Sometimes things can morph into the opposite of what they once were. One example of a realist organization going from reality to unreality would be the Freemasons. The original masons were a Scottish Jacobite fraternal organization and when that organization spread to the Continent and Latin America, it became a Jacobin organization. In America, otoh, it’s just a fraternity for older men with the mission of drinking and with the side-habit of charity.

    I guess my point is regarding this: “Combined with a moderate liberalism riddled with plenty of unprincipled ‘common sense’ exceptions as the public creed, centuries of anti-realist indoctrination of everyman in his immersion in economic life set the stage for the present freak show.”

    What I’m trying to say is that the Traditional Conservatism of the Paleoconservatives (who are truly conservative not right-liberals like the Trotskyist NeoCons) looks to the American founders like Washington, Jefferson, and Hamilton in the same way that the Romans looked to Romulus and Remus and the ancient Anglo Saxons looked to Hengist and Horsa (as did the founders of America did themselves). While the Founders were steeped in a moderate liberalism like that of Edmund Burke and not the radical Enlightenment ideals of Thomas Paine and Alexander Voltaire, the fruits of many of these moderate Classical Liberal founders ended up being quite right-wing such as the agrarian, nativist and isolationist views of Jefferson, the protectionism of Andrew Jackson, and the nationalist views of Hamilton. It’s these views that form the worldview and political platform of the paleoconservatives who are truly an authentic right-wing tradition within America.

    Of course you and the European right wingers (like Spengler, Evola, Schmitt et al) are completely right in that the free-market liberals (19th century liberals and modern libertarians) and Marxist differ only superficially as they are both equally economically reductionist. Neither libertarianism nor neoconservativism (which is basically a Americanized, war-mongering version of Trotskyism) are a part of any genuine Right Wing tradition.

    We do however have an authentic American conservatism.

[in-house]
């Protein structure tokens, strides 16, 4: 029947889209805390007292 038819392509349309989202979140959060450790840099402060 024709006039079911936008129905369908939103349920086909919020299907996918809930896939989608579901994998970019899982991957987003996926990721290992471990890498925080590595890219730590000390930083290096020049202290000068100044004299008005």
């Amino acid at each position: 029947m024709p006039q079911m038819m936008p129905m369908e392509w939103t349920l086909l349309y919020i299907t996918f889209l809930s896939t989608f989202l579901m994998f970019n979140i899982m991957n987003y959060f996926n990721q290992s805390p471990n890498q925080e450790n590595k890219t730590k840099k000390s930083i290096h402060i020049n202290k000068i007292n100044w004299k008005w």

• Zippy says:

    Cane:

    But it seems to me that your theory that there is a one way path from usury to sexual freak show did not occur in one direction, …

    Every discussion of historical narrative and cause is necessarily a simplification/generalization. The map is not — cannot be — the territory.

    …and also that you have given undue credit to salt of the earth people.

    Keep in mind that I did not suggest that it is difficult to convince ordinary people (people who have to work to live, as opposed to academics, politicians, and slackers like me) to sin. I suggested that it is difficult to get ordinary people to stop believing in objective reality.

  • Cane Caldo says:

    I wrote “It seems to me that your idea of modernity is itself very modern.”, but perhaps it would have been clearer for me to write: It seems to me that you have a modern view of the temptations of sin and human nature; that they are different just now.

  • Svar says:

    “Now that I think about it: It seems to me that your idea of modernity is itself very modern.”

    Cane Caldo brings up a good point. You can ask 10 men what modernity is and get 14 answers. What is modernity according to you Zippy? To me, it’s the world after the Industrial Revolution which was such a drastic change from the previous technological advances (the Neolithic Revolution, the Bronze Age, the Iron Age) that mankind has had a very maladaptive way of deal with it.

  • Zippy says:

    Cane:

    It seems to me that you have a modern view of the temptations of sin and human nature; that they are different just now.

    Not at all. My post isn’t about some historical vector where people became more fallen or more likely to sin. My post is about a historical vector which led ordinary people to embrace metaphysical anti-realism.

  • Svar says:

    ” My post is about a historical vector which led ordinary people to embrace metaphysical anti-realism.”

    Is this a unique situation in the history of mankind?

  • Zippy says:

    Svar:

    Is this a unique situation in the history of mankind?

    Some people disbelieve in change; others don’t believe in anything but change.

    I believe that we’ve got hundreds of millions of abortions worldwide, nation-state sanctioned ‘gay marriage’, and health insurance companies paying doctors to do transsexual surgeries while refusing to care for people with terminal illnesses. Just as a couple of off-the-very-top-of-my-head examples.

    So yes, there are at least a few nontrivial things about the current situation / freak show which are unique to our time.

  • Cane Caldo says:

    Zippy: